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Artpace Brings Artists From Around The World To Create In San Antonio

Three times a year, three different artists converge in San Antonio. One from Texas, one from the U.S. and one from somewhere else in the world come to participate in Artpace’s residency program with one directive: create.  

Those artists come to the three-story, 18,000 square foot Artpace downtown on North Main Street. Artpace Communications Director Scott Williams said Linda Pace designed this art incubator from an old Hudson car dealership.

"Linda herself was an artist and a dreamer and a philanthropist and a collector. And so she founded Artpace as this laboratory of dreams, as she called it," he said.

She created that laboratory of dreams to expose the city to international arts. While here, each set of artists actually lives in Artpace’s  on-site apartments. Houston artist Francis Almendariz says Artpace's help was elemental in his exhibit.

"It was a huge, huge help to have all of these resources and a team that fully believes in you and backs you up in every way possible," he said. 

Credit Artpace
Linda Pace

Almendariz created a multimedia  art piece, showing video of workers in Nicaragua and Honduras, making tortillas, creating counterfeit Nikes and pounding drums in a marketplace.

"It's sort of like a living archive of history and memory and culture that you know gets passed down from generation to generation to generation," Almendariz said.

He felt an obligation to capture the image of people who history will otherwise forget.

"Immigrant bodies and people migrate around the world and offer up their bodies and their labor and search for a better life," he said.

The video of the man making Nike knock-offs shows his incessant work, and how the Mexican music on the radio seems to push his endeavors along. Almendariz notes that Hispanic workers at construction sites the world over almost always have Mexican music playing.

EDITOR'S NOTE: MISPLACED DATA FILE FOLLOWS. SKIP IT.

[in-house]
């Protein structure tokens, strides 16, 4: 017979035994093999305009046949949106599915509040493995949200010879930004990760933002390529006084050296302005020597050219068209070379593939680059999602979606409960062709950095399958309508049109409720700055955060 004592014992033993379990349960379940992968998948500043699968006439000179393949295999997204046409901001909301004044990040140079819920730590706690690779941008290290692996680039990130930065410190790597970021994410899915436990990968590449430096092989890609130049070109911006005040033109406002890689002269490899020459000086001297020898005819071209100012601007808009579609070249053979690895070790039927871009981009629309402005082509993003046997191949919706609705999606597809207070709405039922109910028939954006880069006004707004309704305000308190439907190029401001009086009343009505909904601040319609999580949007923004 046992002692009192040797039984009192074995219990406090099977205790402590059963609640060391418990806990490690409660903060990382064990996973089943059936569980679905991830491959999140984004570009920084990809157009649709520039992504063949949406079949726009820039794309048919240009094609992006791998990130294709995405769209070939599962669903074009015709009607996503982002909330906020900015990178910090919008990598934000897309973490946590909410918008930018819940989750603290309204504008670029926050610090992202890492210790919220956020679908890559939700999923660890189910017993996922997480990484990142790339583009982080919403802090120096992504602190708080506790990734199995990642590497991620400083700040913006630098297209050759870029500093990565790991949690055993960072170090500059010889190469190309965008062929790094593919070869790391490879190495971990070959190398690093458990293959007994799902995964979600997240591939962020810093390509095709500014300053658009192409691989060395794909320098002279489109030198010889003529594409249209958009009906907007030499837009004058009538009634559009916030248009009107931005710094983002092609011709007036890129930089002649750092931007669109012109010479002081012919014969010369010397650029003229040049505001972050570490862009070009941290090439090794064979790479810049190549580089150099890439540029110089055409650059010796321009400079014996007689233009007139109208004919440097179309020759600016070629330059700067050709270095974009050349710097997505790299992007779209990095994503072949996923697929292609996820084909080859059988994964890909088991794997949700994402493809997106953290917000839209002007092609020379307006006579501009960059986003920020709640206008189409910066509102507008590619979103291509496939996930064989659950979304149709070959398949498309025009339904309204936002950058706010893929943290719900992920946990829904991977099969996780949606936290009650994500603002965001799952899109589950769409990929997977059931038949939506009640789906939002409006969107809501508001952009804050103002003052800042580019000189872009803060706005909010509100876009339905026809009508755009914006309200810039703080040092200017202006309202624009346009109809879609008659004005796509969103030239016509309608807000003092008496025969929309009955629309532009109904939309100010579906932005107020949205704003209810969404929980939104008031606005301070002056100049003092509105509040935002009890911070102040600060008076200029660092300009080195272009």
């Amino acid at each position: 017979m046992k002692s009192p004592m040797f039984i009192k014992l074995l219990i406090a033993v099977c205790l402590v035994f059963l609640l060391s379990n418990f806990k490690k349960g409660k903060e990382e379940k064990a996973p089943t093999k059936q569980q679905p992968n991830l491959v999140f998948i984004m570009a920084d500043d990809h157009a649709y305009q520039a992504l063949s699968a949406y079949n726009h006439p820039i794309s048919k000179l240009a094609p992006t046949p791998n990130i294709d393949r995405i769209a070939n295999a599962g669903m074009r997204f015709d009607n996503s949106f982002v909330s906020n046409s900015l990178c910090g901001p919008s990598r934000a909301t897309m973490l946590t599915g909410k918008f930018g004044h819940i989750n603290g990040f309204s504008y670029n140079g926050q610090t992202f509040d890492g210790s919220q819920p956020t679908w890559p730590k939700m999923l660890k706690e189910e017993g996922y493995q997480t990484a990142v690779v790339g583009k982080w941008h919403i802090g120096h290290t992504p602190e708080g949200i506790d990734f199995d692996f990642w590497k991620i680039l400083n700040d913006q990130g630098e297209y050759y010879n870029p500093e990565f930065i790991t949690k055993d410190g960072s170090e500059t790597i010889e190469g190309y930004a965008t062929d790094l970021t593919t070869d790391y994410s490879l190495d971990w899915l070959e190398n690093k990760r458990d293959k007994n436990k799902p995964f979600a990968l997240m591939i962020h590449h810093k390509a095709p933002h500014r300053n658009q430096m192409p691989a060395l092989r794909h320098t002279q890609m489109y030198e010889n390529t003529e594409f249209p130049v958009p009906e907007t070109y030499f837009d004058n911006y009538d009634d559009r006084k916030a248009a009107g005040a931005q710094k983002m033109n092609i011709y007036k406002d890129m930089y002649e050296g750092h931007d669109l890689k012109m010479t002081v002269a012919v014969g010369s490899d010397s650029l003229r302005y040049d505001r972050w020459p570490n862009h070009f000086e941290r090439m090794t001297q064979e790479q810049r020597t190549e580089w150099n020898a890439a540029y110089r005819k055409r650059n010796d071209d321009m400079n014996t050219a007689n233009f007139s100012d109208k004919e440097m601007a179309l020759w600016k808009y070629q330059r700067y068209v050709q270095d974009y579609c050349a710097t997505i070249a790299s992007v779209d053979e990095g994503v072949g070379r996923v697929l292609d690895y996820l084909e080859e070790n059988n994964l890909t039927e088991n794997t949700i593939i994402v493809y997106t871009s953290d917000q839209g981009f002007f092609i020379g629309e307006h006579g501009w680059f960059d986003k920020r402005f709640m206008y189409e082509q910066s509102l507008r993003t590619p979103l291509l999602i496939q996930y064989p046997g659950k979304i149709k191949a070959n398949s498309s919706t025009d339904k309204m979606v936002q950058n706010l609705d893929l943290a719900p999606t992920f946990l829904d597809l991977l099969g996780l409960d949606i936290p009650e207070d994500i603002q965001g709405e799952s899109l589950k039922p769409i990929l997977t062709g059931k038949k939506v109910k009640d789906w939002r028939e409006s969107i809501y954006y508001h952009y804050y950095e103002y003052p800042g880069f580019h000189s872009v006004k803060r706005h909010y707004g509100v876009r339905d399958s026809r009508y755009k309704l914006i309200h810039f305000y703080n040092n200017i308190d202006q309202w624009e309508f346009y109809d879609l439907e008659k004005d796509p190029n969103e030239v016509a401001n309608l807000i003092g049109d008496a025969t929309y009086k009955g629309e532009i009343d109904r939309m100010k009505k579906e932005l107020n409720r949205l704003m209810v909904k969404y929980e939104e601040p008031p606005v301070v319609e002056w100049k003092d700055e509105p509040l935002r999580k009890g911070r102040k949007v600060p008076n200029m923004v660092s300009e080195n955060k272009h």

Credit Chris Castillo
Francis Almendariz

"The radio playing kind of just kind of creates this atmosphere or to… it becomes almost meditative," he said. 

The next artist was here all the way from Ecuador. Juana Córdova makes much of her art from plants and found objects. Before coming to Artpace, she already had an idea about what she might make. While she understands English, she spoke mostly through a translator named Leticia Rocha-Živadinović.

"I had already been researching desert flora and fauna. And I had already been real interested in the tumbleweed to talk about migration," she said. 

The most eye-catching portion of Córdova's exhibit features four clear tubes with fans at the bottom of each, blowing up a small tumbleweed, which tumbles over and over within the tube. Córdova explained the concept through the interpreter this way. 

Credit courtesy the artist
Juana Córdova

"The keeping of these tumbleweeds captive within these tubes I'm making a reference to the migrants that are being held captive at the border, and being prevented from continuing on their natural path," Rocha-Zivadinovič said. 

She said tumbleweeds blow across borders as if they don't exist. As we spoke, the interpreter Leticia stopped and laughed uncomfortably, and put her head in her hands. She found it difficult to continue because she was crying. Córdova's art about immigrant families separated and jailed at the border was a tough subject for the interpreter.

"This is something I have a very emotional response to," she said. 

The last artist had already returned to New York. Residency Manager Erin Murphy described what the artist, who calls herself Narcissister, is all about.  

Credit Scott Williams

"The artist is a fictional character that the artist conceived of in 2007. She works primarily in performance she has done performances all over the world," Murphy said.

Narcisster's creations, like the other artists' can be seen at Artpace through September 9. These waves of artists fly in every three months for eight weeks of creation.

After their stay, artists present their work, then head back home. The apartments are cleaned, then the next crop of three will come to create.

Linda Pace died in 2007, but Williams said her legacy continues to give rise to new artists, and expose San Antonio to them.

"Next year Artpace celebrates its 25th anniversary. We brought more than 230 artists and over 70 curators well-known in the field of art from all over the world to San Antonio to leave their mark and their impact here," he said. 

You can see the work of the summer flock of artists, and other exhibitions at Artpace, seven days a week, and always for free.  

Jack Morgan can be reached at Jack@TPR.org and on Twitter at @JackMorganii.

Jack Morgan can be reached at jack@tpr.org and on Twitter at @JackMorganii